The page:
PrairiesCan invests $17M to support innovation in Edmonton (May 3, 2022)

The original story: PBG BioPharma, headquartered in Leduc, received the largest share of the Prairies Economic Development Canada innovation funding announced in late April for the Edmonton region, garnering $5.39 million to increase its biopharmaceutical manufacturing capacity.

Then what?: In May, PBG BioPharma announced it had received a licence from Health Canada to deal with psilocin and psilocybin, two psychedelic compounds that have shown promise in the treatment of mental illness. It has also been pursuing the "untapped potential" of cannabis, though CEO Jacqueline Shan told Made in CA that regulatory challenges in Canada and abroad made expansion somewhat challenging. In September, the company announced a new line of natural health products.

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A newspaper clipping with the headline "Newspaper aims to unite province's black population" and a picture of a smiling Esther Rodney in the office of The Communicant

A moment in history: Jan. 4, 1984

By Scott Lilwall

On this day in 1984, the first newspaper focused on Edmonton's Black community got some ink.

The Communicant was founded in July 1983 by a collection of community groups, including the Ghana Friendship Association of Edmonton. Headquartered in the McLeod Building downtown, the paper aimed to tell the stories and share the voices of Edmonton's West Indian, Caribbean, and African communities.

For most of Edmonton's history, the stories of those groups were told almost exclusively in white-dominated publications, which often reflected racist viewpoints. The earliest Black settlers to the city came in the 1900s, mostly from the United States. In 1907, Oklahoma gained statehood, and many African-Americans faced violence, discrimination, and loss of property. Many moved north, hoping to find a more tolerant atmosphere north of the 49th parallel. Instead, what they found was a form of discrimination that may have been less explicit but was no less present.

Edmonton's newspapers played a prominent role in discouraging Black immigration to Alberta. New arrivals were announced with barely veiled trepidation, and crime stories involving Black citizens were given undue attention. One Edmonton Journal cartoon from 1911 highlights the coded ways that local media tried to discourage Black immigration, clothing racist attitudes in concerns that the climate was too cold and foods too unfamiliar for Black families from the United States.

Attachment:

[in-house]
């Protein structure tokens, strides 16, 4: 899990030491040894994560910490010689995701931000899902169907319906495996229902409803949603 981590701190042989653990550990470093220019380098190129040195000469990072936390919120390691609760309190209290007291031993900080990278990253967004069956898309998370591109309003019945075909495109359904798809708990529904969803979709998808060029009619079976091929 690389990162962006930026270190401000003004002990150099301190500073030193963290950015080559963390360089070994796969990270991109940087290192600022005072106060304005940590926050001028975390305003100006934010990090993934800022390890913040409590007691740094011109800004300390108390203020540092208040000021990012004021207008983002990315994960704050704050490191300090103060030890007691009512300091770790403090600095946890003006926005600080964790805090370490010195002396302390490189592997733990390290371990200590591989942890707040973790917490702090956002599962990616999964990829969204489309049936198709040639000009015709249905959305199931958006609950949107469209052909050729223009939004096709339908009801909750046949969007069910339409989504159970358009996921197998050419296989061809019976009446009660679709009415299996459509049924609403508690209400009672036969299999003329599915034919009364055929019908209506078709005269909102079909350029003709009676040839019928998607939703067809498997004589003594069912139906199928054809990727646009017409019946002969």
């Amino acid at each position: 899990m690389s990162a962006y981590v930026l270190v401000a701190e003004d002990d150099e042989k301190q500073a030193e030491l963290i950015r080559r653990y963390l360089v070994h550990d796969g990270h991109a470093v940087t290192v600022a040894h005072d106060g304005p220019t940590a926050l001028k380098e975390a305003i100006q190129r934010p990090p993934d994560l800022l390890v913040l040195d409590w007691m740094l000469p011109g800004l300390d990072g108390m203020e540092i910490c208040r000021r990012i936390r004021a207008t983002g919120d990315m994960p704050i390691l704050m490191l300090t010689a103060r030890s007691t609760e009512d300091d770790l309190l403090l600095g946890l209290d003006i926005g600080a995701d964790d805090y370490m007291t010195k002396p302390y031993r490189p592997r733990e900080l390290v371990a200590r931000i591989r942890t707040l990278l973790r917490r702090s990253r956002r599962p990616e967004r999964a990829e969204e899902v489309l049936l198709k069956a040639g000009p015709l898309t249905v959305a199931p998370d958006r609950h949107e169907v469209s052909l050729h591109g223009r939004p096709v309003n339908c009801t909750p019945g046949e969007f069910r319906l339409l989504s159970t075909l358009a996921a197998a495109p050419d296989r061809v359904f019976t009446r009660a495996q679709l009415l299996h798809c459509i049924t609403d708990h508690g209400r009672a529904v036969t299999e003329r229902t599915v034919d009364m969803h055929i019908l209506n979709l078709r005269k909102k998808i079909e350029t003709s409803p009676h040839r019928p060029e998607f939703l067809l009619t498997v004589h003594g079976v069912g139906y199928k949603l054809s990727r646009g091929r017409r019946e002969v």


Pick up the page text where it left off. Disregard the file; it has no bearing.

So it is a bit of a surprise to learn that in the 1920s, both the Edmonton Journal and Edmonton Bulletin would start publishing a weekly column about Edmonton's Black community written by a member of it. Rev. George W. Slater Jr., pastor of the Emmanuel African Methodist Episcopal, would detail social events and other news about the Black communities in and around Edmonton. The column gave the papers' mostly white audiences a more balanced view of their Black neighbours and served as a predecessor for publications like The Communicant.

Despite getting its start with no printing press, cameras, or other newspaper hallmarks, the Communicant was able to publish at least 20 issues between 1983 and 1986, which are now held by the Provincial Archives.

It's been nearly 40 years since The Communicant was first published, but equality in media representation and access is still a problem. Still, Alberta is home to more media organizations aiming to amplify Black voices, including Melanistic Magazine, Is This For Real?, Ladies Corner, and Diversity Magazine. More attention has been given in recent years to the contributions of Black immigrants from the Caribbean, United States, Africa, and elsewhere, much of which will be highlighted in February during Black History Month.

This is based on a clipping found on Vintage Edmonton, a daily look at Edmonton's history from armchair archivist @revRecluse — follow @VintageEdmonton for daily ephemera via Twitter.